Efficient octree for dynamic scene

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Hi everybody,
Having an octree for static scene is not a big deal, you know the size by computing the AABB, you can then make the 8 children recursively.
But what about a dynamic scene? How to have it efficient?

There is two problems at least:
1) How to have the moving object efficiently set to the new octree child node?
2) How to handle the new octree size when the octree has to grow or reduce his size?

One solution is to have 2 octree, 1 for static and 1 for dynamic, but not sure it's a good solution.
Another solution for scene with low dynamic object is just to have static octree and have dynamic without culling method, but works only for very small dynamic object list surely.

Thanks!

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1 hour ago, Alundra said:

Hi everybody,
Having an octree for static scene is not a big deal, you know the size by computing the AABB, you can then make the 8 children recursively.
But what about a dynamic scene? How to have it efficient?

There is two problems at least:
1) How to have the moving object efficiently set to the new octree child node?
2) How to handle the new octree size when the octree has to grow or reduce his size?

One solution is to have 2 octree, 1 for static and 1 for dynamic, but not sure it's a good solution.
Another solution for scene with low dynamic object is just to have static octree and have dynamic without culling method, but works only for very small dynamic object list surely.

Thanks!

Octrees are not the most well known structures for managing dynamic scenes. But if you have moving objects (apart from dynamically changing world size as it seems you're talking about in your second point), loose octrees might be something you might have a look at.

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Posted (edited)

I use octrees for a lot of different things, but generally I have octrees of spheres where the boundaries cross so they are kind of loose. They work pretty well.  This whole voxel world is built on a giant octree, with the root level being and ictree (icosahedron ).  It grows and shrinks as needed, and it also has chunking (3D prism chunks).  A chunk is simply defined as some point in the octree and everything below it. This means I can easily change chunk sizes as you zoom in and out.   I also used octrees before for doing JIT terrain (Just in time) for collision, which I plan to use here also. Finally I copy to a second octree for generating scenes with frustum culling.  Dynamic enough for you?

Edited by Gnollrunner

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Looks very good but it looks to be octree for tessellation, so it's one time generated I think?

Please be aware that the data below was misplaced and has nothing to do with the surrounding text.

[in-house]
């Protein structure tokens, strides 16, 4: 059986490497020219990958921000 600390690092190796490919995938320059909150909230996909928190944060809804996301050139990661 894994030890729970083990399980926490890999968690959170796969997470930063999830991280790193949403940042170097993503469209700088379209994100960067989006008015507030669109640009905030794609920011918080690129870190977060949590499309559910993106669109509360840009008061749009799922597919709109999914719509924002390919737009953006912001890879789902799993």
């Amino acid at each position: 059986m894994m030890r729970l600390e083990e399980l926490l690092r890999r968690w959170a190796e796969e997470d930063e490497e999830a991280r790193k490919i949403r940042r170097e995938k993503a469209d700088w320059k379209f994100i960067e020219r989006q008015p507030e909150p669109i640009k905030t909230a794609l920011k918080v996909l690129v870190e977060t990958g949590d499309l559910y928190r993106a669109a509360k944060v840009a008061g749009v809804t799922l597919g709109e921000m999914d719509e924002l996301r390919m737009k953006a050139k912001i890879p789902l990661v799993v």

I talk about octree for Scene Management of game object containing mesh or light components.

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4 minutes ago, Alundra said:

Looks very good but it looks to be octree for tessellation, so it's one time generated I think?
I talk about octree for Scene Management of game object containing mesh or light components.

It's not one time generated. It grows and shrinks as you zoom in and out and pan.  It's being rebuilt all the time in the video. Since all the terrain is procedural, it has to. Everything is built as you see it. Later I'll be putting game objects in it like trees and so forth. So it does also manage the scene.  From the main octree it copies to a second pair of octrees specifically for display, so as the world is rebuilt it can still display at a good frame rate.

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I often use BVH with 8 children instead octrees. Allows more flexible refitting because there is no world space related quantization necessary.

I also use seperate dynamic / static branches of the tree. This also is easier with BVH because node intersections are no problem.

Another possibility is to precalculate high quality trees, e.g. for the triangles of a mesh, and at runtime they can be moved around without a need to rebuild. For bounding box you need to travrese bottom up to refit them, but with bounding spheres it's only necessary to transform the centers (no dependencies across levels -> great for GPU). Only the top levels of the trees need to be rebuilt per frame. (Same idea as DXR uses)

Building / refitting on GPU works well. For that i usually build the 'little work' top levels at once with a single wide workgroup, and the bottom levels with small workgroups and dispatch per level. (No real difference here between BVH or Octree)

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BVHs are generally easier. Sparse octrees are really neat and can speed up tracing a lot, they're the same as a signed distance field so you can estimate soft shadows with one sample, cone trace, etc. But they have scaling/updating problems that aren't solved yet.

On the other hand there's been a ton of work for realtime BVH lately, cause raytracing. Here's a very nice BVH updating paper: http://box2d.org/files/GDC2019/ErinCatto_DynamicBVH_Full.pdf

And as a bonus, a more efficient shape than a box, an axis aligned bounding octahedra: https://github.com/bryanmcnett/aabo

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